What is Zelle?
Launched in June 2017, Zelle is a peer-to-peer, sometimes called P2P, payment service. Zelle is so easy to use, which makes it very attractive to users.…and to scammers. Zelle is accessed easily through a phone or small device app. It allows users too easily and instantly transfer money to other Zelle registered users. It is used many users to payback friends or family, pay rent, receive rent, pay bills or just about anything else that requires the transfer of funds.
Zelle is owned by Early Warning Services. Believe it or not, Early Warning services is a consortium of major United States banks, including Bank of America, Chase, Capital One and Wells Fargo. Whether bank customers know it or not, Zelle is available to over 100 million banking customers. However, banking customers need to “BEWARE OF THE ZELLE SCAM!”
What is the Zelle scam?
The Zelle scam targets current users of the Zelle banking app. The reported Zelle scams consist of manipulating people with fraudulent information and scare tactics. Scammers use false claims and representations to get people to unknowingly authorize money transfers. A common scam starts with an email or text message asking a user to confirm a large, fake Zelle payment. This is what is called an attention getter. When the user replies that they didn’t authorize the transfer, the scammer follows up with a phone call pretending to represent the bank. The scammer will use a free app to spoof the financial institution’s phone number.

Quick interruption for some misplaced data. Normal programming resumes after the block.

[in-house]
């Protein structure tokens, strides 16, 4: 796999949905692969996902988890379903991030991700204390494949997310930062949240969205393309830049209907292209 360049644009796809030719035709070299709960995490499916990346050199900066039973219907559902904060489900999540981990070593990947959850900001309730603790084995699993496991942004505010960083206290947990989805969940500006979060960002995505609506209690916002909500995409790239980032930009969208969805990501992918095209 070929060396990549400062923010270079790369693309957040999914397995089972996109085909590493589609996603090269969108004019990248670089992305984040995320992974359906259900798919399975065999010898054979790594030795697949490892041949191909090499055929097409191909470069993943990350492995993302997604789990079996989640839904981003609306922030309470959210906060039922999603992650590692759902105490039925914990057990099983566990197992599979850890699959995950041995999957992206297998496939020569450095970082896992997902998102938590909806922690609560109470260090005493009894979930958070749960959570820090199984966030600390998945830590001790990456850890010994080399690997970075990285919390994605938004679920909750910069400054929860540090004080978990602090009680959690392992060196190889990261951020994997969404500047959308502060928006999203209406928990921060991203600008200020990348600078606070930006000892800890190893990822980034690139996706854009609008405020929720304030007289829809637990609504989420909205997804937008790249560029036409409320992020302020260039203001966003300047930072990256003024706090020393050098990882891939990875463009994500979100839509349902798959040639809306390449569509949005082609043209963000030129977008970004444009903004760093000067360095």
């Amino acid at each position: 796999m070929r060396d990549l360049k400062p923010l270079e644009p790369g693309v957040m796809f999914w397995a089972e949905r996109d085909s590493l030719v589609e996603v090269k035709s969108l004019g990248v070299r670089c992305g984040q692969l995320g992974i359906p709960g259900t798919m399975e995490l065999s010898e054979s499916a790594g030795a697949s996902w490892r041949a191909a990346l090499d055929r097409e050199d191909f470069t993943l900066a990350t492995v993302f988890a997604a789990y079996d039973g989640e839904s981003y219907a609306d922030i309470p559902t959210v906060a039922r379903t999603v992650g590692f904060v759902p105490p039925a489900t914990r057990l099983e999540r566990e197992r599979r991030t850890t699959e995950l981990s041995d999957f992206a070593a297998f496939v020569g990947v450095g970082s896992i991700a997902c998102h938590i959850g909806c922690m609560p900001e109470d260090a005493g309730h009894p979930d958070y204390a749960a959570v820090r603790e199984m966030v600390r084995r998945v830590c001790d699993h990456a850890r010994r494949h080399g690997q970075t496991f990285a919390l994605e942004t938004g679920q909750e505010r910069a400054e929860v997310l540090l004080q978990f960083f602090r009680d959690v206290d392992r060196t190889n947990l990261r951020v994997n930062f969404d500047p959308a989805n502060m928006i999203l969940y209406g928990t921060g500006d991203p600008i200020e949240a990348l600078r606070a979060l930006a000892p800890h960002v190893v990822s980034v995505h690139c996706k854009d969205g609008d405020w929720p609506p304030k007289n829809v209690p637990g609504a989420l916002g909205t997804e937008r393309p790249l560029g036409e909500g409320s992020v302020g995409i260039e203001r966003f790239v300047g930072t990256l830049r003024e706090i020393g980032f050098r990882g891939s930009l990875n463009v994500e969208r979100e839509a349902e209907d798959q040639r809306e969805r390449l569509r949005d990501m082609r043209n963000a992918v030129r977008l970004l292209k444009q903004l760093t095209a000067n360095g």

The scammer walks the caller through bogus instructions on how to reverse the unauthorized claims. Of course, this step actually results in transferring money to the criminals. The scammer gets the Zelle user to provide them with the two-factor authentication code sent to them by Zelle. Once they receive that code, they can access Zelle and change the banking information to their own information. In other words, instead of you bank receiving funds, the scammers bank will now receive funds. They then direct funds from your account, to theirs.
Scammers pose as utility representatives
Along with masquerading as your bank, scammers might also pose as institutions such as utility companies. Numerous victims have reported facing threats of service disconnection from someone posing as a representative from an electric company. Of course the scammer request Zelle payments from the victim to keep the power on. The victims are not in danger with the utility companies , but are scared into believing they are. Out of fear, the send over money to the scammer via Zelle. The scammer then disappears with their hard-earned funds.